Anything But Me
Music/Lyrics: Anastasio, Marshall, Herman
Vocals: Trey (lead), Mike, Page (backing)
Albums: Round Room
Historian: David Steinberg (zzyzx)
Last Update: 2011-12-03
"Anything But Me" is one of the riskier songs that Phish plays. This isn’t because it’s a complicated composition or features improvisational sections that could be uninspired on some nights. The risk here is that of emotional exposure. Other Phish songs – even the ballads – tend to disguise whatever the characters are feeling through layers of detachment or open-ended imagery. “Anything But Me” refuses to do that and therefore lends itself to attack. There’s a fine line between heartfelt intent and cheesiness.
“Anything But Me” is about using the love of another person as an inspiration to survive and even transcend depression. The character doesn’t feel worthy of her love. All of his metaphors involve either his distance from her – he’s first “a satellite, high above the atmosphere” and later she’s an island separated from him by a dangerous fog shrouded ocean – or his fears of acting irrationally due to his emotions. Tidal waves and shooting stars are all unable to control their actions; even the raindrop he compares himself to is one that is accelerating without control. It’s not a surprise really that he worries that he will overstay his welcome. How often will she continue to open her emotional doors for this tidal wave and what will happen if he loses his island of sanity?
Musically, “Anything But Me” sounds more like a ‘50s song than the kind of music Phish usually plays. There’s lots of “Oooohing” and “Aaaaaahing” in the background and only a short instrumental break. As a result versions vary little from each other. The main differences are in the precision and timing of their vocals. These minor differences in playing can make a big difference in emotional impact. This spell that “Anything But Me” casts is a delicate one; precision is needed to create its power.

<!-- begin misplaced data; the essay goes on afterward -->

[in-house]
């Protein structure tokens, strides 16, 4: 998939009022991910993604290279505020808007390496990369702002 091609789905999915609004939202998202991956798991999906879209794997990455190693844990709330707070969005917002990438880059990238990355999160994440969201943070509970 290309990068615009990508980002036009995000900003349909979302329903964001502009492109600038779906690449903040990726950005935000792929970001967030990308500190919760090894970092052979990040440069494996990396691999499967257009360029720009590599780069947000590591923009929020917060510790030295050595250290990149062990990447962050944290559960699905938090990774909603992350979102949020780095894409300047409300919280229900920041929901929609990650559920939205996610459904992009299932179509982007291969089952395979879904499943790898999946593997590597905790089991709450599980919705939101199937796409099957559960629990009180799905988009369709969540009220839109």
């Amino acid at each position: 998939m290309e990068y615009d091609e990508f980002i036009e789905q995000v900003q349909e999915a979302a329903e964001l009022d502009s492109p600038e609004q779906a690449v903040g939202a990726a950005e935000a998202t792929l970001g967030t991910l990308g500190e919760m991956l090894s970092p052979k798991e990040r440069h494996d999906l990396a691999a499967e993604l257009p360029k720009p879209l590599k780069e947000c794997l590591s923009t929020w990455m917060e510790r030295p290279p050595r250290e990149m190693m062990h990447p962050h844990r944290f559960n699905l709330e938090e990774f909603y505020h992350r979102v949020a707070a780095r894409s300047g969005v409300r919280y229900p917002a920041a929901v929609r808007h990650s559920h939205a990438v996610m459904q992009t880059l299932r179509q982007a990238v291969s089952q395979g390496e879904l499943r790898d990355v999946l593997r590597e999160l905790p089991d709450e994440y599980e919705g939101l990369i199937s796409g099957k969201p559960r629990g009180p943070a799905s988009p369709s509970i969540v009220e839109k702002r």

Because of that, no live version played in 2003 managed to reproduce the quiet beauty of the Round Room version. However, there was a steady improvement in their live performances throughout the year. Other than the stellar Page solo on 1/4/03, the winter versions tend to be more frustrating than anything. Over the course of the summer, Trey began to get a better feel as to what liberties could be taken and how to take a mid-song solo that would complement the mood. The performances on 7/7/03 (a solid version in a ballad-heavy set, near perfect until Trey calls himself a “raindop”), 7/17/03, 12/2/03, and 12/29/03 (with a beautiful Page/Trey duet) point out a path for future versions. Unfortunately, those versions haven't really materialized, as the band has played but two lonely versions of "Anything But Me" since their 2004 break-up (8/16/09, and after a 97-show absence, again on 8/15/11).
If they can master the art of consistently playing perfect renditions, “Anything But Me” will become an important song in setlists, the stunning emotional breather between the heavy jams. Until then there’s still the Round Room version for those rainy days that find you lying in bed longing for someone who isn’t there.
"Anything But Me" 2/16/03 Las Vegas, NV